Big City, Little


North by the River
Robert Klein Engler

We walk down Michigan Avenue
on a December night--slow shoppers
huddled arm in arm below the midnight blue
in bundled coats and scarves of breath.

The Wrigley Building lights shoot thick
beams of gloss across the river,
they glaze with frost a wall of brick--
the bridge wavers with traffic.

A soft snow falls to the collected light
as couples stroll by windows,
stop, point out a sparkling of foil,
then look up to the snow as it bows

from darkness into light, white dots
descending, as if the world were not right
side up, but these notes were pulled
from a dark well by the draw of light;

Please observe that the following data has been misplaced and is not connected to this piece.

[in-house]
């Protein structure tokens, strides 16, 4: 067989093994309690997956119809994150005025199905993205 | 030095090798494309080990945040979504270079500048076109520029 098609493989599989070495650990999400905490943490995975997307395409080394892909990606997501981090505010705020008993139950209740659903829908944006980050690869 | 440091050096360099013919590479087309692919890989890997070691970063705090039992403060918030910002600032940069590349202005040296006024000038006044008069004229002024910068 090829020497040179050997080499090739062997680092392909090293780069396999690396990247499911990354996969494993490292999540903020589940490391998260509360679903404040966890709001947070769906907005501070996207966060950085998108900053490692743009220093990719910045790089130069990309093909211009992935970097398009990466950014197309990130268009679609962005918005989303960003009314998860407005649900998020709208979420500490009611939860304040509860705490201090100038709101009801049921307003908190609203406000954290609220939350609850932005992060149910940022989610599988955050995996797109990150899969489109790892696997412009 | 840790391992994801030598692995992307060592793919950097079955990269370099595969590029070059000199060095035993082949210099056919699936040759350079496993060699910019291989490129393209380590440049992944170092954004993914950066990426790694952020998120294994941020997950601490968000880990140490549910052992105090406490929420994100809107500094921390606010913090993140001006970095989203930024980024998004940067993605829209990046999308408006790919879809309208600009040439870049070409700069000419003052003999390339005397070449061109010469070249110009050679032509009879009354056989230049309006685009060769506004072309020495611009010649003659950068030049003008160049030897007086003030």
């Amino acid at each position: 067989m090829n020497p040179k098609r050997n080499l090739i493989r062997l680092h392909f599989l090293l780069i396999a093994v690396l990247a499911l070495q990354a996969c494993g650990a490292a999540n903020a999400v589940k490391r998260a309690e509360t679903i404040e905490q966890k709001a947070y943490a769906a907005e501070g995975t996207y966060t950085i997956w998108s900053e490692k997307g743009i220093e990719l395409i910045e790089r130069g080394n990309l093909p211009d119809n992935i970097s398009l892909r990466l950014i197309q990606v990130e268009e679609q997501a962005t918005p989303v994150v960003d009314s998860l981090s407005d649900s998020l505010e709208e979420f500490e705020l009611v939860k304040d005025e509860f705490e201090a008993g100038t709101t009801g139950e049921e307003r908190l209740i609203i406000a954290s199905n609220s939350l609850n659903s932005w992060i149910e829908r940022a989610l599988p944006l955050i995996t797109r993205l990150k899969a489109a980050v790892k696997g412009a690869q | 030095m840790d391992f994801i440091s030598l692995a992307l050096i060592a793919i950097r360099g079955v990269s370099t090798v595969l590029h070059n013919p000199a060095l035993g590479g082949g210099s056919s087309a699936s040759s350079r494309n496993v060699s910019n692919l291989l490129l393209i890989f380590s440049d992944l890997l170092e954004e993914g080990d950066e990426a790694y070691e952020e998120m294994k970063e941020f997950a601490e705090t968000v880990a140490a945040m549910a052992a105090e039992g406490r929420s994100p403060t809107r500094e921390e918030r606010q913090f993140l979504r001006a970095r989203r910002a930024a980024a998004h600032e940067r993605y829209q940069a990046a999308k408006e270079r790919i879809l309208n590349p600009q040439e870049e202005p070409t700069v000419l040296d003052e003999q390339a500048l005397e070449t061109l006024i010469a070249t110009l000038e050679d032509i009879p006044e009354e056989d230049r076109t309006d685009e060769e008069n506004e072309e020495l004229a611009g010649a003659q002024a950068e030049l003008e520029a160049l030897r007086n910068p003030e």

as if these flakes were letters of a poem
assembling negative upon a page,
or cotton coming down to mend
a blanket for the night, making our age

forget its business, its separation,
the Siberian expanse of avenues,
this snow, frozen ration from the River
Lethe, falling on the city like dust

upon a memory, syllables of snow
sifted from the sky, that warrant
messengers from white to indigo--
a new world tender with the old.

(Robert Klein Engler's poems and stories have appeared in Borderlands, Hyphen, Christopher Street, The James White Review, American Letters and Commentary, Kansas Quarterly, and elsewhere. He won Illinois Arts Council Literary Awards for "Flower Festival at Genzano," (Whetstone) and "Three Poems for Kabbalah," (Fish Stories, II). A previous contributor to the magazine (June '01), he teaches at Roosevelt University in Chicago.)